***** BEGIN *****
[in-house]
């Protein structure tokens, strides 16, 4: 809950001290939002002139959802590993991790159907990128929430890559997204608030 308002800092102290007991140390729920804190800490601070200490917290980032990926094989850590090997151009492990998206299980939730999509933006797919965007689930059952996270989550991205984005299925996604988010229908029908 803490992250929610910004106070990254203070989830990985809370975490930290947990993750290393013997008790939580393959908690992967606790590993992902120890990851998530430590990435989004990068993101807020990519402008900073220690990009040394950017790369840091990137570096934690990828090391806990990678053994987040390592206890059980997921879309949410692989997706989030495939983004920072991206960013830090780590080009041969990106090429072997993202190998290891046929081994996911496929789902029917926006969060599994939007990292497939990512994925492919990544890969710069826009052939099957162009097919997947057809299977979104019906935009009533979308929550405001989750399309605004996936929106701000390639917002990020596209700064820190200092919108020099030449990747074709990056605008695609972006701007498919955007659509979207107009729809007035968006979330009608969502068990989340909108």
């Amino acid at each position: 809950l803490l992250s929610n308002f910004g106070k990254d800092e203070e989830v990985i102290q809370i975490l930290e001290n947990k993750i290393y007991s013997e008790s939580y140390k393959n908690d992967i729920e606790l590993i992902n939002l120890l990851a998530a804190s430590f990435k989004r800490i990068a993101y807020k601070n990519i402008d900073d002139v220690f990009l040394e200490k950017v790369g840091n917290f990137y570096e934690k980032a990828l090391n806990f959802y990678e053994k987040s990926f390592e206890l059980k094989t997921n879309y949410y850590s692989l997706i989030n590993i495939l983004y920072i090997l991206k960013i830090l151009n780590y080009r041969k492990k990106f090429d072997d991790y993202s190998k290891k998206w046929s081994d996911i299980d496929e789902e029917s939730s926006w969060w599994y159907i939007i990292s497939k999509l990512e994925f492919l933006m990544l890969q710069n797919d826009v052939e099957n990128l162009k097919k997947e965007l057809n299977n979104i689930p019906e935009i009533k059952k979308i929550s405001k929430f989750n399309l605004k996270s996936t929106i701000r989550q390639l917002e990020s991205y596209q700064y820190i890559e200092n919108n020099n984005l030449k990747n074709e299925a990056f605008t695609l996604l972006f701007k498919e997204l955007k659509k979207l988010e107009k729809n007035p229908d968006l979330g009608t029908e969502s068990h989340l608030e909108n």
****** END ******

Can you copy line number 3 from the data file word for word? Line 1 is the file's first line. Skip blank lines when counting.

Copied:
């Amino acid at each position: 809950l803490l992250s929610n308002f910004g106070k990254d800092e203070e989830v990985i102290q809370i975490l930290e001290n947990k993750i290393y007991s013997e008790s939580y140390k393959n908690d992967i729920e606790l590993i992902n939002l120890l990851a998530a804190s430590f990435k989004r800490i990068a993101y807020k601070n990519i402008d900073d002139v220690f990009l040394e200490k950017v790369g840091n917290f990137y570096e934690k980032a990828l090391n806990f959802y990678e053994k987040s990926f390592e206890l059980k094989t997921n879309y949410y850590s692989l997706i989030n590993i495939l983004y920072i090997l991206k960013i830090l151009n780590y080009r041969k492990k990106f090429d072997d991790y993202s190998k290891k998206w046929s081994d996911i299980d496929e789902e029917s939730s926006w969060w599994y159907i939007i990292s497939k999509l990512e994925f492919l933006m990544l890969q710069n797919d826009v052939e099957n990128l162009k097919k997947e965007l057809n299977n979104i689930p019906e935009i009533k059952k979308i929550s405001k929430f989750n399309l605004k996270s996936t929106i701000r989550q390639l917002e990020s991205y596209q700064y820190i890559e200092n919108n020099n984005l030449k990747n074709e299925a990056f605008t695609l996604l972006f701007k498919e997204l955007k659509k979207l988010e107009k729809n007035p229908d968006l979330g009608t029908e969502s068990h989340l608030e909108n």